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Matías Méndez and Víctor Magaña

analysis of prolonged drought in Mexico should focus on Northern Hemisphere (NH) summer rains. During this season, trade winds and easterly waves produce moisture flux from the Americas warm pools into continental Mesoamerica (i.e., the geographical area that extends from central Mexico down through Central America) ( Mestas-Nuñez et al. 2002 ; Wu et al. 2009 ). In the northern part of Mexico subsidence persists most of the year. It is only when easterly waves (EW) or tropical cyclones (TC) force

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Randal D. Koster, Hailan Wang, Siegfried D. Schubert, Max J. Suarez, and Sarith Mahanama

dry conditions (hereafter referred to loosely as “drought-induced warming”) can lead to increased crop stress and increased overall energy demand, exacerbating the dry period’s economic impact. A recent study ( Koster et al. 2009b , hereafter K09 ) examined drought-induced warming in the context of an underlying functional relationship between soil moisture and evaporation. A highly idealized version of this relationship, long discussed in the literature (e.g., Budyko 1974 ; Manabe 1969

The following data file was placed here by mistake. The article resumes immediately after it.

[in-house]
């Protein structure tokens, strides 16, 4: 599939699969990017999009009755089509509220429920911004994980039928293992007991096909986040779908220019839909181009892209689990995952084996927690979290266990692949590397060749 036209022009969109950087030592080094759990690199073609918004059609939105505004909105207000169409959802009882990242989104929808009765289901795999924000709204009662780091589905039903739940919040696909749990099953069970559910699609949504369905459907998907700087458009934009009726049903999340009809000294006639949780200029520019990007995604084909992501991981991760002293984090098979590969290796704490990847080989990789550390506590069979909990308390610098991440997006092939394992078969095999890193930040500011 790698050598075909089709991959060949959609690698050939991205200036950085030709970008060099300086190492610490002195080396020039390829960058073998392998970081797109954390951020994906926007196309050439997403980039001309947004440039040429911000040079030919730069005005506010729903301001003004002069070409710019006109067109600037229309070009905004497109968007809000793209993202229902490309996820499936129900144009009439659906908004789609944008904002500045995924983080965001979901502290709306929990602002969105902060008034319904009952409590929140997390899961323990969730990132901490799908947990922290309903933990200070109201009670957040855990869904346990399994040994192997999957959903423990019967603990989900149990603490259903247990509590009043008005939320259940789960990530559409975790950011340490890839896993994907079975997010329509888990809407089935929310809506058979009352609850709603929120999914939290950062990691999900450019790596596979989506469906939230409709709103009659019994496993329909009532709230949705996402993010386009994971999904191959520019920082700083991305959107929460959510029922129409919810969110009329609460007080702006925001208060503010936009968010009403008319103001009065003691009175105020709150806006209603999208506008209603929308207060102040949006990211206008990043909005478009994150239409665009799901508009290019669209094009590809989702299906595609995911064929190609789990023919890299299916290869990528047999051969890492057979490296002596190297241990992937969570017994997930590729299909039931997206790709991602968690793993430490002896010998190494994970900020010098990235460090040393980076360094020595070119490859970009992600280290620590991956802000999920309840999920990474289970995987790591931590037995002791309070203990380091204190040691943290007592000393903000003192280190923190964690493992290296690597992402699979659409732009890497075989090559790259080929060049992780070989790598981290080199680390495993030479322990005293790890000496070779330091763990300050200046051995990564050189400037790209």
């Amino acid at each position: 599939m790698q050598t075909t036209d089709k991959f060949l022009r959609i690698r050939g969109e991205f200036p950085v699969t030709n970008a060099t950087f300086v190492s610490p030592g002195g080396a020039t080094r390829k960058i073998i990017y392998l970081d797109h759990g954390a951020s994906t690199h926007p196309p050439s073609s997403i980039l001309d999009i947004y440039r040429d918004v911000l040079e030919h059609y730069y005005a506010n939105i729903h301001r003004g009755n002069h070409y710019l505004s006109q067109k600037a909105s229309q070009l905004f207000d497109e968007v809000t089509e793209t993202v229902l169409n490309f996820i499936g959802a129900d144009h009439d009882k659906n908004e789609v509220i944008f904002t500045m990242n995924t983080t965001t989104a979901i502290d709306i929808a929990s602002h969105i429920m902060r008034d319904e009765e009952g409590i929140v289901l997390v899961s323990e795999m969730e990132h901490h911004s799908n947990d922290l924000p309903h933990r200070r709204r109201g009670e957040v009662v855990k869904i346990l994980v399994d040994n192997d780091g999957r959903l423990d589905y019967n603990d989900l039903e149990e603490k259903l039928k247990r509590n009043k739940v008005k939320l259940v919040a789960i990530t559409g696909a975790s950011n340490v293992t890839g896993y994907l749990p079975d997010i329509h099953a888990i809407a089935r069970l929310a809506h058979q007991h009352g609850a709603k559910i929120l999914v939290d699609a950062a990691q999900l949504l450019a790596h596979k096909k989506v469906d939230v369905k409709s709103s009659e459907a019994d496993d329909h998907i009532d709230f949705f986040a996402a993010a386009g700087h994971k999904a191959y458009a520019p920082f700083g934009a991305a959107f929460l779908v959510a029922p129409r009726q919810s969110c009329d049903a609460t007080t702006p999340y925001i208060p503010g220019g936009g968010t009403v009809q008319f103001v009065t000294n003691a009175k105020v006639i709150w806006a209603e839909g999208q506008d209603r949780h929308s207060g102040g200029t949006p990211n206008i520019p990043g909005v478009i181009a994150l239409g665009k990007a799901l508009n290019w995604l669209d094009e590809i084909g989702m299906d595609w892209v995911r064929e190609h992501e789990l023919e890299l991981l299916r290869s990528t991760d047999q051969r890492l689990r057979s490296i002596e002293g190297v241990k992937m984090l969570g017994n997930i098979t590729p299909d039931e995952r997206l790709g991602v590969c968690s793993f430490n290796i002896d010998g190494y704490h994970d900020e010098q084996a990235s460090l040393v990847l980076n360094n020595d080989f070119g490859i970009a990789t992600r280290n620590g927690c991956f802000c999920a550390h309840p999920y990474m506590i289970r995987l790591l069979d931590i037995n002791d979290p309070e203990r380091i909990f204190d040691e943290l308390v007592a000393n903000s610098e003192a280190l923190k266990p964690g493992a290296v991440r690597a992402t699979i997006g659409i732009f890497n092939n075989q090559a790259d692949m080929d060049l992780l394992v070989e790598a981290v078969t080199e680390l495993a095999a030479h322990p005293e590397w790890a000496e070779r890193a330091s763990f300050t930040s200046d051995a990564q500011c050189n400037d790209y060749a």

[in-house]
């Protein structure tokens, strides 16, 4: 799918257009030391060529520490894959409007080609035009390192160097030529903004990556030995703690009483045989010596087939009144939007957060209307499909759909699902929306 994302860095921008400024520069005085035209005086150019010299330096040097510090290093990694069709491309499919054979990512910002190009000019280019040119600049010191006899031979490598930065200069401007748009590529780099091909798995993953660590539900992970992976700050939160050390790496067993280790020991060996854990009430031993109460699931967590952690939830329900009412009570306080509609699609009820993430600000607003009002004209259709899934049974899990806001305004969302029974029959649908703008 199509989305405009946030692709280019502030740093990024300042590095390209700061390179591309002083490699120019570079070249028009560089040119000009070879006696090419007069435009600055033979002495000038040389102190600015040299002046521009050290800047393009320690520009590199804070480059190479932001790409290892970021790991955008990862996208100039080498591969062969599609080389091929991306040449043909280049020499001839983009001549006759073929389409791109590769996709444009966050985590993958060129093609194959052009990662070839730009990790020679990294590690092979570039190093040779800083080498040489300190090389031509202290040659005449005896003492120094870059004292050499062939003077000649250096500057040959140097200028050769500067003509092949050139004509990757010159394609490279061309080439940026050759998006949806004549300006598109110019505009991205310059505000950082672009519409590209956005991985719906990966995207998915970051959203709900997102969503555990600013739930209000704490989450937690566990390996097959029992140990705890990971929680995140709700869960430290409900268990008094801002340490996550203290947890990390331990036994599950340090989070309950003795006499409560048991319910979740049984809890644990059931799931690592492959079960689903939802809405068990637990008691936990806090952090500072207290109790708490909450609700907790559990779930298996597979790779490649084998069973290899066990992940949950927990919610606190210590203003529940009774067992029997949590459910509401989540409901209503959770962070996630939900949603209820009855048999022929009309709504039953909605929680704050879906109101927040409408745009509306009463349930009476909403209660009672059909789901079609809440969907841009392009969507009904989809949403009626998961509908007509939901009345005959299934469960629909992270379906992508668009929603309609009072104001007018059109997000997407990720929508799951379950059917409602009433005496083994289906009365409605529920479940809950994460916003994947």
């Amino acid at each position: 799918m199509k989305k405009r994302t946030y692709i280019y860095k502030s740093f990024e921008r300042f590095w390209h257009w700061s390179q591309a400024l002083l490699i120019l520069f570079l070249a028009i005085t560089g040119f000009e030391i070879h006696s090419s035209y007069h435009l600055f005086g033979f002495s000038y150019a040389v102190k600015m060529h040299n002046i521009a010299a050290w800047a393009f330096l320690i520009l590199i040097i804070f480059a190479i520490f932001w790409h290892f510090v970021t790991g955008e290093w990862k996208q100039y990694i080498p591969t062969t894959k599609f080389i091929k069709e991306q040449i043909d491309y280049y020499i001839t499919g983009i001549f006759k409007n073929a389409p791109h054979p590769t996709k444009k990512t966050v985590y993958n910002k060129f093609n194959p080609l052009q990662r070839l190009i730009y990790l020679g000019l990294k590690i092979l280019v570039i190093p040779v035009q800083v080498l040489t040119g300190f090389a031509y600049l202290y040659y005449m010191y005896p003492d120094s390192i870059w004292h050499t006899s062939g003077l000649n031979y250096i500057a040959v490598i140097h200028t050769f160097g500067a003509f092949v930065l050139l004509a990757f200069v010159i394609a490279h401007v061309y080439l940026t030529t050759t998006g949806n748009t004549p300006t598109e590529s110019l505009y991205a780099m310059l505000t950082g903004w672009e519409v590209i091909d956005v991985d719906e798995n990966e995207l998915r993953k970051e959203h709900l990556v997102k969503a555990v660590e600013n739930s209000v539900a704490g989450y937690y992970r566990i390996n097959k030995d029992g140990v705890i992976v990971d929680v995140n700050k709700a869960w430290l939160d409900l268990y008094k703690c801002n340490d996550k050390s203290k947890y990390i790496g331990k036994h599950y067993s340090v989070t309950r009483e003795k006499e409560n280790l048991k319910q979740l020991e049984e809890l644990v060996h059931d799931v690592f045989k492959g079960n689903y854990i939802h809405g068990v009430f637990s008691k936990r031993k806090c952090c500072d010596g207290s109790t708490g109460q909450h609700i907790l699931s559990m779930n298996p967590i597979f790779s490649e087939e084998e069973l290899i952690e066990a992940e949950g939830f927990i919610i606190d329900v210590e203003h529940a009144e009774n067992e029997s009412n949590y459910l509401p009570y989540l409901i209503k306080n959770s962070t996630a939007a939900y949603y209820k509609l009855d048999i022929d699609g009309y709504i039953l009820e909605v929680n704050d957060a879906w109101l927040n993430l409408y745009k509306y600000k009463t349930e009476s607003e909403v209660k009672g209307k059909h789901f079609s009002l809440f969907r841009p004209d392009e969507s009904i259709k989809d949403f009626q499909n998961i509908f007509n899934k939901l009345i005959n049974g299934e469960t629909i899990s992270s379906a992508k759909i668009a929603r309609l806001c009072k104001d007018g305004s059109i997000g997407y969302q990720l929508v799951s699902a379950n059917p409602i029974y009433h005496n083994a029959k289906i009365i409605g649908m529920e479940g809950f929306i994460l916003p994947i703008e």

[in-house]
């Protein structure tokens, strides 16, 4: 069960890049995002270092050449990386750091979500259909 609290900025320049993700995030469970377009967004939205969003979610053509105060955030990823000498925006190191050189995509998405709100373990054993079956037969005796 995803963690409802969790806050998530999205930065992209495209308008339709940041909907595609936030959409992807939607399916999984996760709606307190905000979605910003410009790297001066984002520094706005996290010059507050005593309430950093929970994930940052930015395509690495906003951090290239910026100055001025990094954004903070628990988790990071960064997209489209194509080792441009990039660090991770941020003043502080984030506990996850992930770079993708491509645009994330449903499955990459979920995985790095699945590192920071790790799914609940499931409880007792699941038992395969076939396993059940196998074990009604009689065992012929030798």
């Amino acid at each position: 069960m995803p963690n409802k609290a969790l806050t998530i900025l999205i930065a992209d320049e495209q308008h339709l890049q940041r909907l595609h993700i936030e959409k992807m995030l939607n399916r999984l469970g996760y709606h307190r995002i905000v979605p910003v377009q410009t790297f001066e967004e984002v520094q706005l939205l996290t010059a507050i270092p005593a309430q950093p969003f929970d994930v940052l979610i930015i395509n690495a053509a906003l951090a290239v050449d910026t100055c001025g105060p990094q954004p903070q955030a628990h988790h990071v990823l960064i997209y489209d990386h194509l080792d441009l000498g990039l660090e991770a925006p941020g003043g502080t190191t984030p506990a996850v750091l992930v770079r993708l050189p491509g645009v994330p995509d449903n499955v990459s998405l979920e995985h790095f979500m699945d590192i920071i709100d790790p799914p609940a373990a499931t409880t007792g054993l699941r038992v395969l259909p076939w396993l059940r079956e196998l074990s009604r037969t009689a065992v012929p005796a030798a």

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Kingtse C. Mo, Jae-Kyung E. Schemm, and Soo-Hyun Yoo

1. Introduction Long-lasting drought has an enormous impact on the nation’s economy and society. Skillful drought prediction can mitigate devastating economic effects on people and ecosystems. To improve drought forecasts, one needs to understand the causes that trigger and sustain drought. Because drought implies prolonged rainfall and soil moisture deficits, they are often modulated by low-frequency sea surface temperature anomalies (SSTAs). In the Pacific, decadal trends of SSTAs in the

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Kerry H. Cook and Edward K. Vizy

1. Introduction The Caribbean low-level jet (CLLJ) is an easterly jet located over the Caribbean Sea between the northern coast of South America (Venezuela and Columbia) and the Greater Antilles (Cuba, Haiti, Dominican Republic, and Puerto Rico). It is present throughout the year and transports large amounts of moisture from the tropical Atlantic into the Caribbean Sea, into the Gulf of Mexico, across Central America, and into the Pacific basin. In this paper, we build on results from previous

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Rachel R. McCrary and David A. Randall

Pacific SSTs, 2) variations in tropical North Atlantic SSTs, and 3) land–atmosphere interactions that involve feedbacks between soil moisture and rainfall. Recently, modeling studies that use atmospheric global circulation models (AGCMs) forced with historic time series of global SSTs have implicated cool, La Niña–like conditions in the tropical Pacific as the primary cause of long-term Great Plains drought ( Schubert et al. 2004a , b ; Seager et al. 2005a , b , 2007 ; Cook et al. 2007 ; Seager et